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Mateminco FW3 review: LEP + LED flashlight
Mateminco FW3 specifications
|Flashlight category||LEP / long-range / searchlight / hybrid flashlight|
|LED+LEP||Red LED + LEP|
|Max. output||1,550 Lumens|
|Max. beam distance||1356 meters|
|Max. beam intensity||460,000 cd|
|Review date||December 2022|
Oh boy… the features make me want to finish this review ASAP. This could be a winner.
The Mateminco FW3 is a hybrid flashlight with 2 types of light sources. It has an LEP module for a throwy beam and 9* LEDs (CREE XBD) for a flood beam. (LEP stands for Laser Excited Phosphor, and is using a laser as its light source). With the help of a phosphor layer and some lenses, turns the beam into a yellow/white beam, just like you would expect from an LED. Except, it’s more intense.
The CREE XBD LEDs on mine are red.. but the default color is white (6500K or 5000K), and it’s also available with orange LEDs.
So, you get to choose what you like. And just looking at the specifications, and the price, this might be a very interesting flashlight! So, let’s quickly move on, to see if it is indeed as good as it looks.
This is what I got:
- The flashlight: Mateminco FW3
- Pocket clip
Flashlight in use
The Mateminco FW3 looks like a regular LED flashlight, with a bigger head, and a relatively large tailcap. Just before the tailcap sits a tactical-grip ring (or cigar ring) that helps enormously with the grip.
There’s a single switch in the tailcap, that is lit from within with a blue light. I actually think it might be UV. The reason I think it is that the tritium slots have holes bored in them, so the light shines through the holes into the slot. These holes are filled with transparent glue, so water shouldn’t be able to drip in. But it does add an extra layer of possible water problems.. just saying.
Anyway, so I assume it’s UV, so it can charge the glow tubes that would fit in those slots. UV charges glow-in-the-dark stuff very quickly! And since tritium vials aren’t very widespread, I assume it’s mainly made for glowtubes anyhow.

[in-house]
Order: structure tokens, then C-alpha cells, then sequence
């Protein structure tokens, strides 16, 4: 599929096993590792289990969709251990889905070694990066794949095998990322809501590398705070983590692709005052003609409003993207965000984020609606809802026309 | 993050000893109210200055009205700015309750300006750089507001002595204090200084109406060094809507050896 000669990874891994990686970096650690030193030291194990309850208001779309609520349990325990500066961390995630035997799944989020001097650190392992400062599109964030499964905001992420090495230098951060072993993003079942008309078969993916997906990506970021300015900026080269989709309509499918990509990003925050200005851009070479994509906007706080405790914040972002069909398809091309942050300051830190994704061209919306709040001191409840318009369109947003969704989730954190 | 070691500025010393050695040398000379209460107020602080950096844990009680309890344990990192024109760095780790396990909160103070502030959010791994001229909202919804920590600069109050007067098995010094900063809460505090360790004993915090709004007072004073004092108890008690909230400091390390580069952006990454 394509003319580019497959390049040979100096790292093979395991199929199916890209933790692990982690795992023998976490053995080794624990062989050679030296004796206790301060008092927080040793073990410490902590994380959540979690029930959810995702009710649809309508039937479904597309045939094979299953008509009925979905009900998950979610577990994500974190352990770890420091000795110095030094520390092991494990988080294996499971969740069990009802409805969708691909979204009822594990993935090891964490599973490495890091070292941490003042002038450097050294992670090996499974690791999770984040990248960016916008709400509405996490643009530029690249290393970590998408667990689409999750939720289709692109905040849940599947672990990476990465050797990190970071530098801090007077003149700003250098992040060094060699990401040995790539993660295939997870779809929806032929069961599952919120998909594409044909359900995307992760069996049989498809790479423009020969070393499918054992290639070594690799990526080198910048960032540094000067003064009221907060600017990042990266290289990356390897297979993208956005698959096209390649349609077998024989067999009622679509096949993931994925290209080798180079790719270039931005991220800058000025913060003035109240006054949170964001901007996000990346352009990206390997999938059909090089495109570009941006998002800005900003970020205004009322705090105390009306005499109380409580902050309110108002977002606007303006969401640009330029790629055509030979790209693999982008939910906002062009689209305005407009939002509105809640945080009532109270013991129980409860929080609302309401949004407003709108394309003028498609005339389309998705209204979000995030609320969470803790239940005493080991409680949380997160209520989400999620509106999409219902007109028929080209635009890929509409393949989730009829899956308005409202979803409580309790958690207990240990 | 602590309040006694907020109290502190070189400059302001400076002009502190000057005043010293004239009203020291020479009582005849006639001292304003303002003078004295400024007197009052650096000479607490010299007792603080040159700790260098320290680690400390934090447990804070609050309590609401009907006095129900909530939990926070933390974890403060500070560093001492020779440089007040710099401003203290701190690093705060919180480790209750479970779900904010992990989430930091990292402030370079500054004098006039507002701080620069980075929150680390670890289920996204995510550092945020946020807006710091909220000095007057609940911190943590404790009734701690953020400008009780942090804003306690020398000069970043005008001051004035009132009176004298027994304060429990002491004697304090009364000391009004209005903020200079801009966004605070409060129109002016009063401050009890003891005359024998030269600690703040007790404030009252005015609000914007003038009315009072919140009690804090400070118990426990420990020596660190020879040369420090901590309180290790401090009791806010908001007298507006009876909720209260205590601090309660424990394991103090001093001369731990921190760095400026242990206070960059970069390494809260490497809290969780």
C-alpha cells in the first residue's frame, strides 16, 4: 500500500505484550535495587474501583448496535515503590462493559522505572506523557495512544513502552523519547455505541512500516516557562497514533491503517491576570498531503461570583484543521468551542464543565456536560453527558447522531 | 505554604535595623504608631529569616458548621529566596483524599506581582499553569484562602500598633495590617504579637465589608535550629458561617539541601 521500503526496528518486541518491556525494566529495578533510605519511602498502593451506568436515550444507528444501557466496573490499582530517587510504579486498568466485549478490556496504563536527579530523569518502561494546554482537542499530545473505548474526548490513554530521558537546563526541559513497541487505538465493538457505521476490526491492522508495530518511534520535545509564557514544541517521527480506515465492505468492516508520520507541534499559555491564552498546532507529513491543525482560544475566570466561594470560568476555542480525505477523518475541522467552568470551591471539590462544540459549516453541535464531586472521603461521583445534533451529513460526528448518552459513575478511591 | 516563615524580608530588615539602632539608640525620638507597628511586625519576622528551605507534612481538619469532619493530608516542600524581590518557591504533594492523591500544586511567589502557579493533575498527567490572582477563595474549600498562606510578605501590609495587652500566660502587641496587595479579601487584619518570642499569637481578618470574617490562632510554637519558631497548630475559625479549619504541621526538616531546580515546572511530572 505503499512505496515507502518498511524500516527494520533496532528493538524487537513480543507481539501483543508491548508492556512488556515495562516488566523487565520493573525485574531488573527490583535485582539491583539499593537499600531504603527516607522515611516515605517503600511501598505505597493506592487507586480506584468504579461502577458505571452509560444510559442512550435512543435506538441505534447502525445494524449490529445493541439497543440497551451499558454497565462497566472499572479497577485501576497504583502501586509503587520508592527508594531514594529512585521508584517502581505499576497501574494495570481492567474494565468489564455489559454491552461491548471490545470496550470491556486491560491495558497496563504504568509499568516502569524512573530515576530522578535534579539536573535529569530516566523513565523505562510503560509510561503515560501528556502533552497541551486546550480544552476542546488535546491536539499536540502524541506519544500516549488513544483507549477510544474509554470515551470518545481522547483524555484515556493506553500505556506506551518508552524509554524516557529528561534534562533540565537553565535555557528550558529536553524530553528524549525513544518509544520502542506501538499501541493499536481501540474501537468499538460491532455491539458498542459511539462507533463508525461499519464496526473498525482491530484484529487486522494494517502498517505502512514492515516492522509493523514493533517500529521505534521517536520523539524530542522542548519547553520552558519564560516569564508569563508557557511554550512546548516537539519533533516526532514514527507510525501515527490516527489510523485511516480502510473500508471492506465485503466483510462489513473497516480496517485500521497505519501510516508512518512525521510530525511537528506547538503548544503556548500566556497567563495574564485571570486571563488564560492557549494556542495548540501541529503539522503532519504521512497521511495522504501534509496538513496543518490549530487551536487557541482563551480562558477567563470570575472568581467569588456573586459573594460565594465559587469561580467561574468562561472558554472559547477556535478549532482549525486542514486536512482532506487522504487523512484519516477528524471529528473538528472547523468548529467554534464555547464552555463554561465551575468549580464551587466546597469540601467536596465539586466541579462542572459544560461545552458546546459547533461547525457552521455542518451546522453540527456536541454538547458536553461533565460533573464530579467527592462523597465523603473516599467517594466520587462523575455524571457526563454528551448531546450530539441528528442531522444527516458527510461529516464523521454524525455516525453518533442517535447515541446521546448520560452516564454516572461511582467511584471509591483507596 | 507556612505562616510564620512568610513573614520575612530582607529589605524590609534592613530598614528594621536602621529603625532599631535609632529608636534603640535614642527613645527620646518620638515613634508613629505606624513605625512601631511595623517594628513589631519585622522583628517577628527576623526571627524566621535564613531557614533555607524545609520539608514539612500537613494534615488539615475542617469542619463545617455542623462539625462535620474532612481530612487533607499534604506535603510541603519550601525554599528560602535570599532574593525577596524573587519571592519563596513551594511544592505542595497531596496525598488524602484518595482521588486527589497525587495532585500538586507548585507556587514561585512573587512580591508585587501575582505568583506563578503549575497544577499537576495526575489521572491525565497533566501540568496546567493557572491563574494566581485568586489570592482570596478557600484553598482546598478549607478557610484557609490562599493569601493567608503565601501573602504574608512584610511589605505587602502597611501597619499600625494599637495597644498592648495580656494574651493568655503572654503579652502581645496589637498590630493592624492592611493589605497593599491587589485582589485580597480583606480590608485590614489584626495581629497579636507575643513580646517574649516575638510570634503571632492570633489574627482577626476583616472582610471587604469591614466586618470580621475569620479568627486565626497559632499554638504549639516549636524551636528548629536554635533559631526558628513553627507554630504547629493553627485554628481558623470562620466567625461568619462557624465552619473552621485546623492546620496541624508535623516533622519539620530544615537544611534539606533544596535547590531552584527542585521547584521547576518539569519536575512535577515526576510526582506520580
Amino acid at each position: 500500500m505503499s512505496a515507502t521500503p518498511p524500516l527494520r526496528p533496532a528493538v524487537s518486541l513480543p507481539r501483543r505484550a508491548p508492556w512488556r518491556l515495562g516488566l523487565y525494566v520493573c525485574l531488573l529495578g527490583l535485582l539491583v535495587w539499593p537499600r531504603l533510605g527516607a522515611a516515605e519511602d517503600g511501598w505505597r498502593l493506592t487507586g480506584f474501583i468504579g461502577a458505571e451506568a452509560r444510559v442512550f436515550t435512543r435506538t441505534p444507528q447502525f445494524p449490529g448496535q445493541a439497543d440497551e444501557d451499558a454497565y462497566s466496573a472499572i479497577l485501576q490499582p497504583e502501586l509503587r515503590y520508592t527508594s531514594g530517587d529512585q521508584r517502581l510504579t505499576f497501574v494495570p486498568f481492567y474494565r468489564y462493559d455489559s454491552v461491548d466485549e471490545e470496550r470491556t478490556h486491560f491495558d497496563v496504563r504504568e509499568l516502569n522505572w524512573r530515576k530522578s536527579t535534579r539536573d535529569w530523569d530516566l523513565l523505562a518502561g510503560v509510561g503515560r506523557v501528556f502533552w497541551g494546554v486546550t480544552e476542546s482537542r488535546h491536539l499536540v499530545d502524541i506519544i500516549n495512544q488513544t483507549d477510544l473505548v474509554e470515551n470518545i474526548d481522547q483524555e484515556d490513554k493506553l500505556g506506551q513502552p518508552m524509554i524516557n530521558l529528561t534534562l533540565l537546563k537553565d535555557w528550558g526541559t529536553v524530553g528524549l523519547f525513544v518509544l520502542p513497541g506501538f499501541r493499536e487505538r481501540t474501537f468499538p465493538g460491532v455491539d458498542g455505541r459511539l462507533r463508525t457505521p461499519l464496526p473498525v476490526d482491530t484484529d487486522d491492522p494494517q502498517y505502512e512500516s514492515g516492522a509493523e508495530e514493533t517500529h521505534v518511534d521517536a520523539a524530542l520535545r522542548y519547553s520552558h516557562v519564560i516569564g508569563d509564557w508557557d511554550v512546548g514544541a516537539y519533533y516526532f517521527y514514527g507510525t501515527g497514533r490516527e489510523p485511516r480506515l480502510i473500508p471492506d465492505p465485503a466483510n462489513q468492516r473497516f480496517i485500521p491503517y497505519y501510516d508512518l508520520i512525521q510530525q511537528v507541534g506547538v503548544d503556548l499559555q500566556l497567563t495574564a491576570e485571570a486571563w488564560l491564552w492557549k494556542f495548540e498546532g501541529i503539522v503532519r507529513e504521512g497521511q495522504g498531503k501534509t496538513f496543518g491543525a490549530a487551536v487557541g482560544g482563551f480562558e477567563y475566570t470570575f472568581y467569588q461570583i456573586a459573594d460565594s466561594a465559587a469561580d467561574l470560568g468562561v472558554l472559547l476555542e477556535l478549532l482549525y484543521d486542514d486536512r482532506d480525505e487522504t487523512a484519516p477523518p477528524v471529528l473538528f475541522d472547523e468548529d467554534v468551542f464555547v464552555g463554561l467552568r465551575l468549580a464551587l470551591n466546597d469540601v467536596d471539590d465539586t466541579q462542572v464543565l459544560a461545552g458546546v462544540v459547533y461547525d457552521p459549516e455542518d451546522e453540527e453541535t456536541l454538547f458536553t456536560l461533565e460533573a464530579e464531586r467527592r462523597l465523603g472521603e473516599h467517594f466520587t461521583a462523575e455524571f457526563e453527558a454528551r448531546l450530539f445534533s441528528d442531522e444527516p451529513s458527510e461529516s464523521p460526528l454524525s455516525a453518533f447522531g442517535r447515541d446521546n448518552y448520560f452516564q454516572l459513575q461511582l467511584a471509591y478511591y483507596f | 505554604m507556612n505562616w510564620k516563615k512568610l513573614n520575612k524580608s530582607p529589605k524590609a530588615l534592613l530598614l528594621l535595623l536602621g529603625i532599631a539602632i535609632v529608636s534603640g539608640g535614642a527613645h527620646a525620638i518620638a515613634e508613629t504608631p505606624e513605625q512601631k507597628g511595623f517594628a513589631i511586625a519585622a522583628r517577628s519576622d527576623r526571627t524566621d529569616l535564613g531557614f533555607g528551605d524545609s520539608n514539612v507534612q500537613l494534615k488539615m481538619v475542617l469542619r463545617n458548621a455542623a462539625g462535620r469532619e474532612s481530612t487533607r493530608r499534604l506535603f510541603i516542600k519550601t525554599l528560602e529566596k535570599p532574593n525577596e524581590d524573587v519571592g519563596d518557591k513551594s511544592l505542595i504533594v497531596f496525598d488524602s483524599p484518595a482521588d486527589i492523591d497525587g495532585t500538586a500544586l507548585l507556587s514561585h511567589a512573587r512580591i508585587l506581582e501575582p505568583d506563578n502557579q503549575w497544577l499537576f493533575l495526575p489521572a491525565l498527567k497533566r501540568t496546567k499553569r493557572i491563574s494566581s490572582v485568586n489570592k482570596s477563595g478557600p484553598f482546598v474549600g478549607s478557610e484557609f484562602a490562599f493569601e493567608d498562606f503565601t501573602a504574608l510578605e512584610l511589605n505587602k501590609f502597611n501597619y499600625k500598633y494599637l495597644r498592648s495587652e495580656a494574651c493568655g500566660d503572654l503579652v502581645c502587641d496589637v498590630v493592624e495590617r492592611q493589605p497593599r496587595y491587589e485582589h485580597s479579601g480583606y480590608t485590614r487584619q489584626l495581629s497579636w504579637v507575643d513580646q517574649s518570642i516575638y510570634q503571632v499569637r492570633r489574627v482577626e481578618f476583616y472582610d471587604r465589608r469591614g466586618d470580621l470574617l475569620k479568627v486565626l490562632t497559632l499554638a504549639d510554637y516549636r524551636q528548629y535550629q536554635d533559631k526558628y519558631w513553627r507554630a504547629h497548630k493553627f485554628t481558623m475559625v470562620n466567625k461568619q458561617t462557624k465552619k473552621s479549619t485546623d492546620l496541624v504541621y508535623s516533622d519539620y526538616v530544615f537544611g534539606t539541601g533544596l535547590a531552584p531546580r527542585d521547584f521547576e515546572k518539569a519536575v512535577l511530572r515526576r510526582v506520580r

In terms of carrying, the light can be used in an underhand position, as well as in an overhand position. The latter will be helpful in tactical situations, where you have your thumb near the switch. But I don’t recommend using this flashlight for tactical purposes. It’s not built for that.
I don’t particularly know whether this light was built with a certain use-case scenario, but at least it’s not for tactical purposes. Mine, with the red LEDs could be used for hunting etc. The red LEDs are pretty powerful. But if you choose the white LED version, you could use it for many instances. I just don’t think the UI is very well thought through.
The body has vertical reeding, which also helps with grip. Mateminco also included a pocket clip, that can be attached just below the tactical ring. And by the way, that tactical ring can spin around, and help with laying it on an inclined surface without the flashlight rolling off.
You can also make it tailstand, albeit a bit unstable.
Build Quality, and Warranty
I can’t really complain anything about the build quality. The anodization looks very decent with a very nice matte finish. I don’t see any blemishes or anything. The threads are a little sharp, anodized, and are protected with 2 o-rings. So there’s nothing wrong with this.
Except for the holes inside the slots in the head and tailcap. I already mentioned them earlier. And I assume they are used to ‘charge’ the glowtubes when they are installed. When you turn the light on, they will be lit from the inside.
The head has 8 short slots all around the head, with 4 sets of 2 slots. The tailcap has 6 long slots.
The included pocket clip is relatively easy to attach and removed. The lanyard can be attached pretty easily as well. Plus, you can choose to attach it to the tailcap or to the tactical grip ring.
Mateminco didn’t include a holster.